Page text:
Nkurunziza, in power since 2005, announced in 2015 he would run for a third term in what his opponents saw as a breach of the constitution which only allowed leaders to rule for two terms. Since his re-election, hundreds of Burundians have been killed in clashes with security forces and half a million have fled abroad.

A referendum in May 2018 overwhelmingly approved changes that extended the length of presidential terms to seven years. Under the new constitution, Nkurunziza is now able serve a further two terms, potentially extending his rule until 2034.

The opposition rejected the results and the United States said the process had been marred by voter intimidation.

CAMEROON – President Paul Biya

Biya, 86 and sub-Saharan Africa’s oldest leader, took over the presidency in 1982. The national assembly adopted a constitutional bill in April 2008, removing a two-term presidential limit to allow him to extend his rule past 2011. He has won two elections since then that opposition candidates have said were fraudulent.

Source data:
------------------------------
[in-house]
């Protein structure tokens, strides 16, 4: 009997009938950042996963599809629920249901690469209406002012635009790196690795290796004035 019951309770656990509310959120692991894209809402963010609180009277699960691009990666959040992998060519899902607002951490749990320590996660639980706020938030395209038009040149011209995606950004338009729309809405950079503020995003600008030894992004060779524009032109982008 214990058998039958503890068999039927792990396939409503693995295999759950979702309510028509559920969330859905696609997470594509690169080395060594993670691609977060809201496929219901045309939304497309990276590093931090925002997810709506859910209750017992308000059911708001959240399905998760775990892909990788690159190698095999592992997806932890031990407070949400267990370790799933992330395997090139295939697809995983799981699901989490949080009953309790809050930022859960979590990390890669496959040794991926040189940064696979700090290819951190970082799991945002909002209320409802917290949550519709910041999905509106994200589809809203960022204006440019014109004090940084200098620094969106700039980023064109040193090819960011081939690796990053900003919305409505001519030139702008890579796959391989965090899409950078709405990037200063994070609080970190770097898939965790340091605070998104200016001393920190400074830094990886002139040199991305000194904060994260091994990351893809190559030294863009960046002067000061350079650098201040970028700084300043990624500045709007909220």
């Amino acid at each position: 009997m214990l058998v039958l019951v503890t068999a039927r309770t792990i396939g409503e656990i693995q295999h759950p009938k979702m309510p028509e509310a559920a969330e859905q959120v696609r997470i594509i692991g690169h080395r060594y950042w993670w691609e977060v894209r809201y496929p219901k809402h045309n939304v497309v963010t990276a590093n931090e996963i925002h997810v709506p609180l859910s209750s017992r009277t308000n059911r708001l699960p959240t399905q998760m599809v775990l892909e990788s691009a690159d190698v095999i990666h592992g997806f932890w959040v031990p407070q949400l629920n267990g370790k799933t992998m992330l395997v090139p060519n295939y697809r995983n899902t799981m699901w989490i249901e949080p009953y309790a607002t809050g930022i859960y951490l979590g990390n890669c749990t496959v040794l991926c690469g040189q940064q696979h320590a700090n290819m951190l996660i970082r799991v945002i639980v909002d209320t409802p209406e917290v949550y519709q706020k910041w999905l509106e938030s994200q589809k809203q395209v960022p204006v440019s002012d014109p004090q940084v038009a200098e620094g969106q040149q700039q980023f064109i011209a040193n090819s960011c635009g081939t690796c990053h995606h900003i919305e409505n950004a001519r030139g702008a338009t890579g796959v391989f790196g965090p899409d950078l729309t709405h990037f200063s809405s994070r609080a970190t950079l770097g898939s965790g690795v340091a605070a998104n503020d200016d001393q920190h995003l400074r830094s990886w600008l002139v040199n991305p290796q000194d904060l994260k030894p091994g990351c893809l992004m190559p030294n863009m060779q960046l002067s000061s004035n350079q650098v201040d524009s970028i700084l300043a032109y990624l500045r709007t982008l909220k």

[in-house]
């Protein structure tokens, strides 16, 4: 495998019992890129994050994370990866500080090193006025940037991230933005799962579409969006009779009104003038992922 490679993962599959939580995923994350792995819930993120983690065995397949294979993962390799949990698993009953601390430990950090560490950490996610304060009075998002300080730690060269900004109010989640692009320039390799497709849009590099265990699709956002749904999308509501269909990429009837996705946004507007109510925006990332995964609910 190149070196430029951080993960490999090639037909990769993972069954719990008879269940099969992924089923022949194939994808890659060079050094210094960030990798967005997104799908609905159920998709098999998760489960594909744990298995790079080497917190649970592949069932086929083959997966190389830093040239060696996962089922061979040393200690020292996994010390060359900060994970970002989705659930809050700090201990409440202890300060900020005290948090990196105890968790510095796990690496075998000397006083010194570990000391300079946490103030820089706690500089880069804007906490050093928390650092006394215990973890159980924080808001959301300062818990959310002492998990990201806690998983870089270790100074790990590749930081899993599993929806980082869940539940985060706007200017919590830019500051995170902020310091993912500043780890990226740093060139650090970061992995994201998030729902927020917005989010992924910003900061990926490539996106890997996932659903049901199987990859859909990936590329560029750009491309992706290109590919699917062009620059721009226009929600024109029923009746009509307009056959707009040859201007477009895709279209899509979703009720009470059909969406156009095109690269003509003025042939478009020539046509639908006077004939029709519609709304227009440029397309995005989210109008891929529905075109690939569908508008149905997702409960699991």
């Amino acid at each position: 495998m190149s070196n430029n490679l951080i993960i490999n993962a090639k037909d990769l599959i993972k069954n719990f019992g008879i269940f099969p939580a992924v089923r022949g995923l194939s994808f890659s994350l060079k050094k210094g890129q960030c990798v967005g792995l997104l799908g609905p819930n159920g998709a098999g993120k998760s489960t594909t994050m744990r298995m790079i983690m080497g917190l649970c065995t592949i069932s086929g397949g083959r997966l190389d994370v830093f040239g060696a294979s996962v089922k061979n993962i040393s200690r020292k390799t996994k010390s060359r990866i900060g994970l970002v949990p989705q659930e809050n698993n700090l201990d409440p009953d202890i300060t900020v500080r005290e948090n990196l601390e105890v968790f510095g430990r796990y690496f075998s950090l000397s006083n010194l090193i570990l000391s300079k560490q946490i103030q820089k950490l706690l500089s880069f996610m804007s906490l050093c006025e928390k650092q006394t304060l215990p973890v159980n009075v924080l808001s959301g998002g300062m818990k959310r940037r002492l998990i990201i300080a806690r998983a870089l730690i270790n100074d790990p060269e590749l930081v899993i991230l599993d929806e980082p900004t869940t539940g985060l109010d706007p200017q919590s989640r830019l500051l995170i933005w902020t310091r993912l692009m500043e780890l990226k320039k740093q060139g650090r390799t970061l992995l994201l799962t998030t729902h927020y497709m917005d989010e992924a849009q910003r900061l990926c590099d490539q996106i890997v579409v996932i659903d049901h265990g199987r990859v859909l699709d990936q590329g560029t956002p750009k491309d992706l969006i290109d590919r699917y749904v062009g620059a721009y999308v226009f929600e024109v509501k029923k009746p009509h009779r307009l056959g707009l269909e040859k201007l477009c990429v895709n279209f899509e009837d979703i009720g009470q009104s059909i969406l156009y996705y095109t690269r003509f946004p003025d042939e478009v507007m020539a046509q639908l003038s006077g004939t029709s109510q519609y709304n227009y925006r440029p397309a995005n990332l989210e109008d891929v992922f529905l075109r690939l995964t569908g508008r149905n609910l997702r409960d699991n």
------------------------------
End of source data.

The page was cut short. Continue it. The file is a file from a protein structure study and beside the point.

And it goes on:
CHAD – President Idriss Deby

Deby has ruled Chad since coming to power after a 1990 coup. A 2005 referendum removed a two-term limit from the constitution. Parliament approved a new constitution in 2018 re-imposing the two-term limit, but it will not be applied retroactively, meaning Deby could serve two terms after the next election in 2021, potentially ruling until 2033.

COMOROS – President Azali Assoumani